# The EPGY Theorem Proving Environment

## Student Exercises

### Geometry (M015)

The geometry course assigns approximately 20 proof exercises. In working the exercises, a student has access to a database of Axioms, Theorems, and Definitions. That database grows as the student progresses in the course. Here is our current list.

#### Exercises

• Prove that if P, Q, and R are collinear then R, Q, and P are collinear.

• Prove that if the point P lies on the line l then there is a point distinct from P that lies on l.

• Prove that given any pair of lines l and m there is a line n that intersects both l and m.

• Prove that there are are three distinct lines.

• Prove that if P and Q are distinct, A, B, P are collinear, A, B, Q are collinear, and P, Q, R are collinear then A, B, R are collinear.

• Prove that for all lines l, l|| l.

• Prove that if l|| m then m|| l.

• Prove that there are distinct lines l and m such that l|| m.

• Prove that if P is distinct from both Q and R, then     ||    if and only if     =    .

• Prove that if P, Q, and R are not collinear, then     is not parallel to    .

• Prove: If and P and R are on l, then Q is on l.

• Prove: If Q = R then .

• Prove: There is a point P, not equal to Q, such that .

• Prove: If and then .

• Prove: & P = Q.

• Prove: If A B and P is on     then P is on    .

• Prove: If A B and P is on     then P is on    .

• Prove: If and P is on     then P is on    .

• Prove: If , P is on    , and P is on     then P = B.

• Prove: If where A, B, and C are distinct and P is on     then P is on     or P is on    .

• Prove: A, B, P are collinear.

#### Axioms

Axiom I1   Every line contains at least two distinct points.

Axiom I2   Every pair of points determines a line.

Axiom I3   There is at most one line containing any pair of distinct points.

Axiom D1   There are at least three points not all on the same line.

Axiom E   Two sets of points are equal if they have the same members.

Axiom P1   For any point P and line l there is a line through P parallel to l.

Axiom P2   For any point P and line l there is at most one line through P parallel to l.

Axiom B1   If , then the points P, Q, and R are collinear.

Axiom B2

.

Axiom B3

P = Q.

Axiom B4   If three points are collinear then one of them is between the other two.

Axiom B5   There is a point R, not equal to Q, such that .

Axiom B6   If and , then .

Axiom B7   If Q R, and , then .

Axiom B8   If C is not on l, A and C are on the same side of line l, and B and C are on the same side of line l, then A and B are on the same side of l.

Axiom C1   If     is congruent to     then B = C.

Axiom C2 (Reflexivity)   Every segment is congruent to itself.

Axiom C3 (Symmetry)   If one segment is congruent to a second segment then the second segment is congruent to the first.

Axiom C4 (Transitivity)   If one segment is congruent to a second, and the second is congruent to a third, then the first segment is congruent to the third.

Axiom C5   If , ,        , and         then        .

Axiom C6   Given distinct points P and Q and a segment     there is a point R on     such that        .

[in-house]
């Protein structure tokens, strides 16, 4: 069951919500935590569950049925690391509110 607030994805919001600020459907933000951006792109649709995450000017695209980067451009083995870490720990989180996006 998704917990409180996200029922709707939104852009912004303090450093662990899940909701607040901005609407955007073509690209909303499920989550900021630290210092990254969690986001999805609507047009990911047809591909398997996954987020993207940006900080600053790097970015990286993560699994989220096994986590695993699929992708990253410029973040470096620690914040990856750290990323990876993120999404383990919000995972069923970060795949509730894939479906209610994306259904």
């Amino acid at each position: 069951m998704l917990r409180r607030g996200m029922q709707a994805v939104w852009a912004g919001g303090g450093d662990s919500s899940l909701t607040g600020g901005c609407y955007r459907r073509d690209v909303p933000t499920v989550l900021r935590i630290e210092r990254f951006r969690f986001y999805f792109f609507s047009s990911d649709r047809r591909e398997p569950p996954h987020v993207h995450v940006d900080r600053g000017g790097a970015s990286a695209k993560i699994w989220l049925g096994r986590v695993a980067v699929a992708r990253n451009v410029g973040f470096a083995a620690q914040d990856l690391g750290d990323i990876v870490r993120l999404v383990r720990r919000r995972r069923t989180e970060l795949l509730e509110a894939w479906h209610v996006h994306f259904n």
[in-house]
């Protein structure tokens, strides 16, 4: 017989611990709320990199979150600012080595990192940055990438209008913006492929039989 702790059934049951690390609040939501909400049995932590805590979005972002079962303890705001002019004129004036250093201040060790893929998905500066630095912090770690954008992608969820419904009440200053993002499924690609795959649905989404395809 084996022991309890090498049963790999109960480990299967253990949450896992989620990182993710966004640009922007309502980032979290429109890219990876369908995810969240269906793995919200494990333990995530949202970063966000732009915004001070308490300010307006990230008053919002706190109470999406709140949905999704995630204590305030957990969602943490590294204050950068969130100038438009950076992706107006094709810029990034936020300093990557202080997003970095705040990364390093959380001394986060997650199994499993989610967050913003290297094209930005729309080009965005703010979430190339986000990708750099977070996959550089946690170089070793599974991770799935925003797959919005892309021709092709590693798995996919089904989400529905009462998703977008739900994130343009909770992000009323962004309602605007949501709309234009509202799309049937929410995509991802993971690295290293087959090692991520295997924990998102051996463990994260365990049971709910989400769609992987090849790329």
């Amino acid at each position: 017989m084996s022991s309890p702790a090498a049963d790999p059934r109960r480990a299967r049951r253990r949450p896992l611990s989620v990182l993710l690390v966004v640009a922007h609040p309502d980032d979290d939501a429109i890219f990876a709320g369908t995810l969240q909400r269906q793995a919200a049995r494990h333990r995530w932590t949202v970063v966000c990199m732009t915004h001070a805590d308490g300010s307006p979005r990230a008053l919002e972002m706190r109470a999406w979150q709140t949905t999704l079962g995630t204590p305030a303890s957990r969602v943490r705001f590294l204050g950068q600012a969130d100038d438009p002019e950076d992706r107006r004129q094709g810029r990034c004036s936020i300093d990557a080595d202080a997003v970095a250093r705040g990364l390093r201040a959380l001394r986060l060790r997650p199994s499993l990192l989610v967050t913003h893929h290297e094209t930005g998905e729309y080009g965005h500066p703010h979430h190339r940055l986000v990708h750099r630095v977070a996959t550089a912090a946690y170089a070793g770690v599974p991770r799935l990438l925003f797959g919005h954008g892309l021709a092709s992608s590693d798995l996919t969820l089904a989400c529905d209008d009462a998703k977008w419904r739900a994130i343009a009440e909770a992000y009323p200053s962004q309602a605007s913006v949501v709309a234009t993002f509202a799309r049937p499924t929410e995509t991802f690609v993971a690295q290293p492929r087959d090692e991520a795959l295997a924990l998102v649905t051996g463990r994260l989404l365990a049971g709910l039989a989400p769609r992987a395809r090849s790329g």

Axiom C7   If P and Q are distinct, R, S are on    , and         then R = S.

Axiom C8   If ABA PQR then     =    .

Axiom C9 (Reflexivity)   If A B and C B, then ABC ABC.

Axiom C10 (Symmetry)   If ABC PQR then PQR ABC.

Axiom C11 (Transitivity)   If ABC PQR and PQR DEF, then ABC DEF.

Axiom C12   If A B, C B, and P Q, then there is a point R such that R Q and PQR ABC.

Axiom C13   If PQR is congruent to PQS and the points R and S lie on the same side of    , then     =    .

Axiom C14   If A, B and C are three noncollinear points, P, Q, and R are also noncollinear,     is congruent to    , ABC is congruent to PQR, and     is congruent to    , then     is congruent to    , BAC is congruent to QPR, and ACB is congruent to PRQ. (That is, every segment and angle of ABC is congruent to the corresponding angle or segment of PQR; the two triangles are congruent.)

#### Definitions

Definition 3.1   When P and Q are distinct points we write     to denote the unique line containing P and Q.

Definition 3.2   We use the notation P, Q, R are collinear to indicate that the points P, Q, and R lie on the same line.

Definition 3.3   We will use x and y intersect to indicate that there is a point P that lies on both x and y.

Definition 3.4   The lines l and m are parallel, or l is parallel to m, written l|| m, if either l = m or l and m have no points in common.

Definition 3.5   Relations that are reflexive, symmetric, and transitive are called equivalence relations.

Definition 3.6   The line l is between points P and Q, written , if for some A that lies on l, .

Definition 3.7   Points P and Q are on the same side of l if P is on l, Q is on l, or ¬.

Definition 3.8   For any pair of points P and Q, we let     denote the line segment joining P and Q; in particular, the points on     are exactly the points A such that . Note that, unlike    ,     is defined in the case P = Q.

Definition 3.9   For distinct points P and Q, we let     denote the ray from P to Q; in particular, the points on     are exactly the points A such that A is between P and Q or Q is between P and A.

Definition 3.10   Ray     is between rays     and     if     and     intersect; this is denoted . More formally,